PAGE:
Directed by Roland Emmerich
Written by Dean Devlin and Roland Emmerich
Starring Kurt Russell, James Spader, Jaye Davidson, Viveca Linfors, Alexis Cruz, Mili Avital
Ah, the early-90s. The economy was up, all the members of Nirvana were still alive, and Roland Emmerich movies weren’t colossal jokes. Guess it couldn’t last forever.
In 1928 Egypt, a strange, ringed device is found by an expedition. In the present day, the outcast linguist Dr. Daniel Jackson (James Spader) is invited by a mysterious woman to decipher the hieroglyphic writing emblazoned on the device, which now sits in a military facility. Soon he finds that the device was developed by an advanced civilization and opens a portal to another planet. Dr. Jackson is invited to join a military team under the command of Colonel Jack O’Neil (Kurt Russell) that will explore the new world. Into the portal they walk, emerging on a desert world populated by primitive humans that worship Ra, the God of the Sun, in reality an ancient alien ruler with designs of conquest for planet Earth.
Emmerich’s sixth feature-length film and his third collaboration with writer Dean Devlin, Stargate represents one of their best efforts, alongside Independence Day and The Patriot. Stargate is a unique sci-fi adventure, to say the least. To read the synopsis on paper, a new viewer would probably think it is a B-movie, and it certainly exhibits aspects of that genre, but the production is an elevated affair, featuring incredibly sweeping vistas and visual effects.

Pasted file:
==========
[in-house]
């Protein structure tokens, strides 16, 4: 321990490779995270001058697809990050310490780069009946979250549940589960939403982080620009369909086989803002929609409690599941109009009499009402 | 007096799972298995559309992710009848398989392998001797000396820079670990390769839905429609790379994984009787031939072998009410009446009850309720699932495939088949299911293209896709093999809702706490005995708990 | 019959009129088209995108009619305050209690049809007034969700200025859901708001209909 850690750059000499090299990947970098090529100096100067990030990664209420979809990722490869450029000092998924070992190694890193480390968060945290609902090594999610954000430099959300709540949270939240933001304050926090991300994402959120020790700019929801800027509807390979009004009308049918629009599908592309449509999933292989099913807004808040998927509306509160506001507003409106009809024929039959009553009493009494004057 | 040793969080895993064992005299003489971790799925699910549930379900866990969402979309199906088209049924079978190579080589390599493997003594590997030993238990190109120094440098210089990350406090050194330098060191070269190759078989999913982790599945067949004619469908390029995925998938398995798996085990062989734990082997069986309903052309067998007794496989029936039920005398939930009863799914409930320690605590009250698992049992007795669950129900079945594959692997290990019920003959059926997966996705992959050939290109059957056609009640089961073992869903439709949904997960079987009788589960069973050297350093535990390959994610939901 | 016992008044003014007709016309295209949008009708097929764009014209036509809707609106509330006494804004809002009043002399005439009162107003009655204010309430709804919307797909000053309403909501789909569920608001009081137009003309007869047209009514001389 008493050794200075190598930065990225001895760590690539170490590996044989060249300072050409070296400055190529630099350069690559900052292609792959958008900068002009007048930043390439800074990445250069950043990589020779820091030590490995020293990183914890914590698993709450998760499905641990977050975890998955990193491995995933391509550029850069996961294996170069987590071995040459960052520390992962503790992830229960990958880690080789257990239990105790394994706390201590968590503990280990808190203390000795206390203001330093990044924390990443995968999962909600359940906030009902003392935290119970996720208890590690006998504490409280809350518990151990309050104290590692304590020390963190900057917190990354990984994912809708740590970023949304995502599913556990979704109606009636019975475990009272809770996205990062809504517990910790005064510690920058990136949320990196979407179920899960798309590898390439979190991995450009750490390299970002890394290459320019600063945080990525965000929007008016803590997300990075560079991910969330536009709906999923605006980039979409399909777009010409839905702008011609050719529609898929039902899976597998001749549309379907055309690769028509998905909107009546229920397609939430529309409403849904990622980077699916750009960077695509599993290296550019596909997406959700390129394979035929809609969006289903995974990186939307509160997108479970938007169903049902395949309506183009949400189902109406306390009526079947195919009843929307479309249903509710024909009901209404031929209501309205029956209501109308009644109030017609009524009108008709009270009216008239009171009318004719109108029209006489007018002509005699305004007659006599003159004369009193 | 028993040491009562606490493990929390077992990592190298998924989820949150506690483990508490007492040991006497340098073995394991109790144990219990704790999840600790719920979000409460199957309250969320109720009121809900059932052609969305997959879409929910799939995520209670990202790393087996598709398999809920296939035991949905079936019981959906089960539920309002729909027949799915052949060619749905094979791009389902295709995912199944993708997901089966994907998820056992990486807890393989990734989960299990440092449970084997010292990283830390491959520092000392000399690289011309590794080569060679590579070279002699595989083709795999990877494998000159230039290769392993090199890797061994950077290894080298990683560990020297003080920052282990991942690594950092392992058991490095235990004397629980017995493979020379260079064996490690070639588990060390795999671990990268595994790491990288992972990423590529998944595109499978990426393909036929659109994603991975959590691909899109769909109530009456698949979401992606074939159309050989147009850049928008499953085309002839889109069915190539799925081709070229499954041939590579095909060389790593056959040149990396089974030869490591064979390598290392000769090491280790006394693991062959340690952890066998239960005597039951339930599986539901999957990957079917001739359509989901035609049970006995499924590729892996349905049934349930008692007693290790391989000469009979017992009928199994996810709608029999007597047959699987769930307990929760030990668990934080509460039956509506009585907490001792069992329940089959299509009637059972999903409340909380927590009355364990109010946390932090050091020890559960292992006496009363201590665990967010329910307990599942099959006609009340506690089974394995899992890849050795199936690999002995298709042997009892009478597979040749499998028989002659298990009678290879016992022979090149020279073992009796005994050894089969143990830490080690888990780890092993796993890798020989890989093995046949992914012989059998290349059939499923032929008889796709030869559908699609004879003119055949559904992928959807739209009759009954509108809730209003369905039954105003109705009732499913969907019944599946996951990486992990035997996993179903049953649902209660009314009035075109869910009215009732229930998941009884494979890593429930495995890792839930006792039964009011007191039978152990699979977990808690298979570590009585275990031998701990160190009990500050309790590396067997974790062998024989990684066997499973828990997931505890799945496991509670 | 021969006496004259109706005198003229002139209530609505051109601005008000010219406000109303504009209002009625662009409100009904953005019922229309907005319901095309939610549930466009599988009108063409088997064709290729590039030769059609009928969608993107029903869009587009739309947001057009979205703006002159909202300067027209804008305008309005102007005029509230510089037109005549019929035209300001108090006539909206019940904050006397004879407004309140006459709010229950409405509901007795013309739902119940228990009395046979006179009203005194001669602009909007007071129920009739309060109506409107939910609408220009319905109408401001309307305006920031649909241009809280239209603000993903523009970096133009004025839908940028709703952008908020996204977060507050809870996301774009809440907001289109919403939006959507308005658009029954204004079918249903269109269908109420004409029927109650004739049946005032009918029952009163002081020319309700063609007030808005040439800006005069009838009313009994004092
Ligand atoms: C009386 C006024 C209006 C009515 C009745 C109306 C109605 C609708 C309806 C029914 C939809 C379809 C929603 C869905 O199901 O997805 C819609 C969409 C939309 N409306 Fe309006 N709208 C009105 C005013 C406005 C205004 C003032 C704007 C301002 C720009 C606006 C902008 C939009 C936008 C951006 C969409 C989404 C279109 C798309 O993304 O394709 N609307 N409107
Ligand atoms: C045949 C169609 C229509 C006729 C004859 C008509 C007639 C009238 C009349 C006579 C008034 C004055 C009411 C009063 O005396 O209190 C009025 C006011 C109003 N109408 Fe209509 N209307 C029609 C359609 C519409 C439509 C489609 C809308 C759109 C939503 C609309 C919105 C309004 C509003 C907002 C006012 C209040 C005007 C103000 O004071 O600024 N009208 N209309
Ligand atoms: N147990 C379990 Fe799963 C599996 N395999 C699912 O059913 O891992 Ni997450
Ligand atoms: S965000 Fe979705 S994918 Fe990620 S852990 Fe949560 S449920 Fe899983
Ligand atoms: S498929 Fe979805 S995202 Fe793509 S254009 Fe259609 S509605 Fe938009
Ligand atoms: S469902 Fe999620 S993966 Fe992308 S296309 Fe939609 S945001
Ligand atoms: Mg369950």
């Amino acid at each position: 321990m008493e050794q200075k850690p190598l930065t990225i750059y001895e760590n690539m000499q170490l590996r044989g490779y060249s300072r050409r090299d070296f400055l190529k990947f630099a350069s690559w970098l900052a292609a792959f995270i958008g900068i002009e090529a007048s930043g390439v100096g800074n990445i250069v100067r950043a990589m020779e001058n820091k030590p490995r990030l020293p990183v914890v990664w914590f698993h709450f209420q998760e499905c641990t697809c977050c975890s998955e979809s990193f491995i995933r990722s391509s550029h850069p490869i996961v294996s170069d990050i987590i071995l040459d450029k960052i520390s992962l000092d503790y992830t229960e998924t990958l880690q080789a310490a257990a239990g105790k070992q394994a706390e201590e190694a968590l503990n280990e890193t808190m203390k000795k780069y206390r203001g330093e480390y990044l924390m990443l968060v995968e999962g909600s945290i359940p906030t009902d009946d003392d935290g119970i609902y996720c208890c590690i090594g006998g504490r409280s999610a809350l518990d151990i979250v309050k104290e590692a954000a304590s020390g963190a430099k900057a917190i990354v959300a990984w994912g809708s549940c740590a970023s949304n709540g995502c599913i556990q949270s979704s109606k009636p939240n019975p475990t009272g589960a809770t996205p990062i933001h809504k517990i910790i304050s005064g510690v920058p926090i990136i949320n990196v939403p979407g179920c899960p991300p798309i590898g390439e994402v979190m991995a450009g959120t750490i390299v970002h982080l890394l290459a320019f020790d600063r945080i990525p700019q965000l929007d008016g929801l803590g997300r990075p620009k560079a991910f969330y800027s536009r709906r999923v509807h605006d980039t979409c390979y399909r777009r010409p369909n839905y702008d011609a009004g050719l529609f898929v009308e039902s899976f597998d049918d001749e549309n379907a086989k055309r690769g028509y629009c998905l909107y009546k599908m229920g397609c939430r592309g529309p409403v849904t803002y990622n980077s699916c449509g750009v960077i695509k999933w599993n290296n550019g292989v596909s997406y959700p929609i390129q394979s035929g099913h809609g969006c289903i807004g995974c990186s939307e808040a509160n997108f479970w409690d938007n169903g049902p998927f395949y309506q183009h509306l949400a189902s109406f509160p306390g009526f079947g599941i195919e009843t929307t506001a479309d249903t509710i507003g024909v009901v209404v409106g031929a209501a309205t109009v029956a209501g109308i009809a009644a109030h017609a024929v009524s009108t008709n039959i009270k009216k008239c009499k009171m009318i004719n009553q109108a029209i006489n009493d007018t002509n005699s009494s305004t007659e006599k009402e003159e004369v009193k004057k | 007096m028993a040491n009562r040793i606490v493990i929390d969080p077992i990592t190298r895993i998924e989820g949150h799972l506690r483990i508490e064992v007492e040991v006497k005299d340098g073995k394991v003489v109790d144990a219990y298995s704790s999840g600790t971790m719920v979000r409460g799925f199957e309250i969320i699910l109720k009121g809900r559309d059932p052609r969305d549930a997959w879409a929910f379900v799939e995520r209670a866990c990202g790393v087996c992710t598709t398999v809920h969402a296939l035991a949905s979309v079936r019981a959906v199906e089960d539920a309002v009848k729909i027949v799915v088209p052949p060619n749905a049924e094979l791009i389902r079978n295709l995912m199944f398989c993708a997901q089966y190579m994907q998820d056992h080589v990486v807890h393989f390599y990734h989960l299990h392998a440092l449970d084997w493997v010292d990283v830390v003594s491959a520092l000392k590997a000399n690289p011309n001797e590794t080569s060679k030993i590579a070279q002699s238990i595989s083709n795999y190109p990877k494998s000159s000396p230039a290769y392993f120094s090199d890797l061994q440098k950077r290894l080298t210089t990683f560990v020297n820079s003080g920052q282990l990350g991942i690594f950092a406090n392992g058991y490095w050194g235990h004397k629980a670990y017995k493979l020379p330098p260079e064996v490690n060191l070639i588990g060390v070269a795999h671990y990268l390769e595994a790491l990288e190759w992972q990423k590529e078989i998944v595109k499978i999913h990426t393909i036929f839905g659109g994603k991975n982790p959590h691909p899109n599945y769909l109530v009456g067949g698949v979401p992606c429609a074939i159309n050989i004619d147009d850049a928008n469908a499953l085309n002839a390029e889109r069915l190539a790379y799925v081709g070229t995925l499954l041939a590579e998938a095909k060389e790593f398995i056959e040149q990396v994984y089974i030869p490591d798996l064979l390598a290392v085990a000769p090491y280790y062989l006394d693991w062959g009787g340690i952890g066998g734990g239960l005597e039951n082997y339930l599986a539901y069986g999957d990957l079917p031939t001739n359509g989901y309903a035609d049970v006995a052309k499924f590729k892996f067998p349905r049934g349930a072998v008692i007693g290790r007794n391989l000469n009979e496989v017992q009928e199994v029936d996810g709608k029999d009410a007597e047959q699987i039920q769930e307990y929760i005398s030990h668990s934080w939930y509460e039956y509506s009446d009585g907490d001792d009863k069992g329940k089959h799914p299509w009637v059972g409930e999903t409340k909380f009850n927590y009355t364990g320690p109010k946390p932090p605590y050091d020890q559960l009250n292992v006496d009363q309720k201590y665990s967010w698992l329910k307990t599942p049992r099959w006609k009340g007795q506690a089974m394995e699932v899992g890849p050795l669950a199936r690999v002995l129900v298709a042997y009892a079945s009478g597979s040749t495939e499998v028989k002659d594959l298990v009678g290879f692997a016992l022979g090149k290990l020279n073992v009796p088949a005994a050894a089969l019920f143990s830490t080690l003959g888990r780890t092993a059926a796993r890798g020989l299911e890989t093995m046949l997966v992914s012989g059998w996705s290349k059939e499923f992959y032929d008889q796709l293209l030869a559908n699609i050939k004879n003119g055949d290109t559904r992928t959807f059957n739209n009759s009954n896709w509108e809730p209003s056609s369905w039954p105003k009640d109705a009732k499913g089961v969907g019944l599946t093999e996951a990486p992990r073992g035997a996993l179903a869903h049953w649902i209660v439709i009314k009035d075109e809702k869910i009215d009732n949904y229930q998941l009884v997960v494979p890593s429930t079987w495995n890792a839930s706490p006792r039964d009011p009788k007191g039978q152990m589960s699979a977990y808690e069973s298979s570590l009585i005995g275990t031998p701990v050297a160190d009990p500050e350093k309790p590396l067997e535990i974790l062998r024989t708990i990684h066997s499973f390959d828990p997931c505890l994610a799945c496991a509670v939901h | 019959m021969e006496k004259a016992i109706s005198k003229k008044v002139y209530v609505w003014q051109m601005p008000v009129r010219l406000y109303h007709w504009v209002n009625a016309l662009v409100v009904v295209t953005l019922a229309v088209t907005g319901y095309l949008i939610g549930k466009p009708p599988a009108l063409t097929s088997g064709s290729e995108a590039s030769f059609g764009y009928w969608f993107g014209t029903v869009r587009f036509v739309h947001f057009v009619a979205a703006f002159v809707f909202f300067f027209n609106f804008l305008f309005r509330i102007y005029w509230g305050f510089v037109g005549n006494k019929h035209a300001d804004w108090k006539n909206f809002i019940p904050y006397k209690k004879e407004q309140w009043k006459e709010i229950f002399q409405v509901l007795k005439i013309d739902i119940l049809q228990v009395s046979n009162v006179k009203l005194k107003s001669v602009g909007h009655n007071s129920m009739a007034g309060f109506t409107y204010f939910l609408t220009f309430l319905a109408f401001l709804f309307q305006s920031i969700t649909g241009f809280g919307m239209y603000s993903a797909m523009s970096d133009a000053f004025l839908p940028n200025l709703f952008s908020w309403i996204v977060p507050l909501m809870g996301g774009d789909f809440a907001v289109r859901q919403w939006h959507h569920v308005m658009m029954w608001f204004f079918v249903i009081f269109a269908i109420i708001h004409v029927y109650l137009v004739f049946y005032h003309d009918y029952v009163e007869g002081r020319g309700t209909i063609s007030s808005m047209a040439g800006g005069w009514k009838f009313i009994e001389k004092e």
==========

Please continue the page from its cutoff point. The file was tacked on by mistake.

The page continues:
But detailed matte paintings and awesome space ships alone don’t make a good movie–that honor belongs to the script and the talent bringing it to life. Stargate‘s script is a run-of-the-mill adventure for the most part, proficient in delivering an entertaining two hours and not much more. There are interesting concepts at work, revolving around the ancient astronaut theory, but as soon as Ra himself is revealed, the mystery takes a backseat to the action pieces. This isn’t a bad thing, just don’t expect Prometheus.
What really sells this film are the performances of Spader and Russell, and the realization of the alien threat. By all accounts, Spader didn’t think much of the film, taking the role of Jackson “for the money,” but his professionalism shines through as he delivers a pretty funny performance as the nerdy scientist stereotype. Russell gives it his all as well, portraying the quiet torment of a father who has already outlived his young son. It’s the Kurt at his usual best; I couldn’t imagine anyone else as O’Neil (sorry Richard Dean Anderson).
As everyone well-versed in science fiction cinema knows, Stargate spawned a sizable television franchise, with the first spinoff series, SG-1, becoming the longest-running sci-fi show in history. I guess I’m the black sheep in the crowd that only seems to prefer the film only, but the shows aren’t bad at all, and worth a watch if you fancy them. Just be sure to start here.
NOTE: Stargate is available in two versions, the 121-minute theatrical version, and an extended cut featuring 9 minutes of additional footage. The extensions are pretty well spread across the feature, and while the theatrical cut really has no holes to cover, the extended cut offers a satisfying experience in its own right without any sacrifices to the pacing. Both are available on the “15th Anniversary Edition” blu-ray by Lionsgate.